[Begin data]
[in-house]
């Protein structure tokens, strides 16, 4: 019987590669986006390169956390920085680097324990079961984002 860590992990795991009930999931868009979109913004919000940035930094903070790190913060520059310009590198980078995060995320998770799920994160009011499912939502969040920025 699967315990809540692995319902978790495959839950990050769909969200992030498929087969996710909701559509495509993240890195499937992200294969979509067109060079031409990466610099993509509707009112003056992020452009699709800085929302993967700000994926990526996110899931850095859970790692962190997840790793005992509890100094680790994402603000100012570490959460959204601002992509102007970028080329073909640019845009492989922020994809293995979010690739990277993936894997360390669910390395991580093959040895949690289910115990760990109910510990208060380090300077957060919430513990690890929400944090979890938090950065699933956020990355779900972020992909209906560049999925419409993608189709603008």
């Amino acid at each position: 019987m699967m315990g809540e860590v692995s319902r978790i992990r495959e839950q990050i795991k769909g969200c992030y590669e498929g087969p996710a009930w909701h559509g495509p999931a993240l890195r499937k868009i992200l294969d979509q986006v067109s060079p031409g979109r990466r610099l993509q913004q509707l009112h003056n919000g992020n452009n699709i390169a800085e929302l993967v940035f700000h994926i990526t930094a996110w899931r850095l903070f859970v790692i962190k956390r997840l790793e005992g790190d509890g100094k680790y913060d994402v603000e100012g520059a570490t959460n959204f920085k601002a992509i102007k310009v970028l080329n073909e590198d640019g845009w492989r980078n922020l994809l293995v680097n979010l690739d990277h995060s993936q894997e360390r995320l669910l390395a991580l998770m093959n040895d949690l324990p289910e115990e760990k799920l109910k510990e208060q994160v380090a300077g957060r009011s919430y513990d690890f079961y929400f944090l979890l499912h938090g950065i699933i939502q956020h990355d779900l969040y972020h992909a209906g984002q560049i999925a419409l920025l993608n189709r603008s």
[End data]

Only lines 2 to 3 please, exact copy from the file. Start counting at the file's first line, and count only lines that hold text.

């Protein structure tokens, strides 16, 4: 019987590669986006390169956390920085680097324990079961984002 860590992990795991009930999931868009979109913004919000940035930094903070790190913060520059310009590198980078995060995320998770799920994160009011499912939502969040920025 699967315990809540692995319902978790495959839950990050769909969200992030498929087969996710909701559509495509993240890195499937992200294969979509067109060079031409990466610099993509509707009112003056992020452009699709800085929302993967700000994926990526996110899931850095859970790692962190997840790793005992509890100094680790994402603000100012570490959460959204601002992509102007970028080329073909640019845009492989922020994809293995979010690739990277993936894997360390669910390395991580093959040895949690289910115990760990109910510990208060380090300077957060919430513990690890929400944090979890938090950065699933956020990355779900972020992909209906560049999925419409993608189709603008």
């Amino acid at each position: 019987m699967m315990g809540e860590v692995s319902r978790i992990r495959e839950q990050i795991k769909g969200c992030y590669e498929g087969p996710a009930w909701h559509g495509p999931a993240l890195r499937k868009i992200l294969d979509q986006v067109s060079p031409g979109r990466r610099l993509q913004q509707l009112h003056n919000g992020n452009n699709i390169a800085e929302l993967v940035f700000h994926i990526t930094a996110w899931r850095l903070f859970v790692i962190k956390r997840l790793e005992g790190d509890g100094k680790y913060d994402v603000e100012g520059a570490t959460n959204f920085k601002a992509i102007k310009v970028l080329n073909e590198d640019g845009w492989r980078n922020l994809l293995v680097n979010l690739d990277h995060s993936q894997e360390r995320l669910l390395a991580l998770m093959n040895d949690l324990p289910e115990e760990k799920l109910k510990e208060q994160v380090a300077g957060r009011s919430y513990d690890f079961y929400f944090l979890l499912h938090g950065i699933i939502q956020h990355d779900l969040y972020h992909a209906g984002q560049i999925a419409l920025l993608n189709r603008s």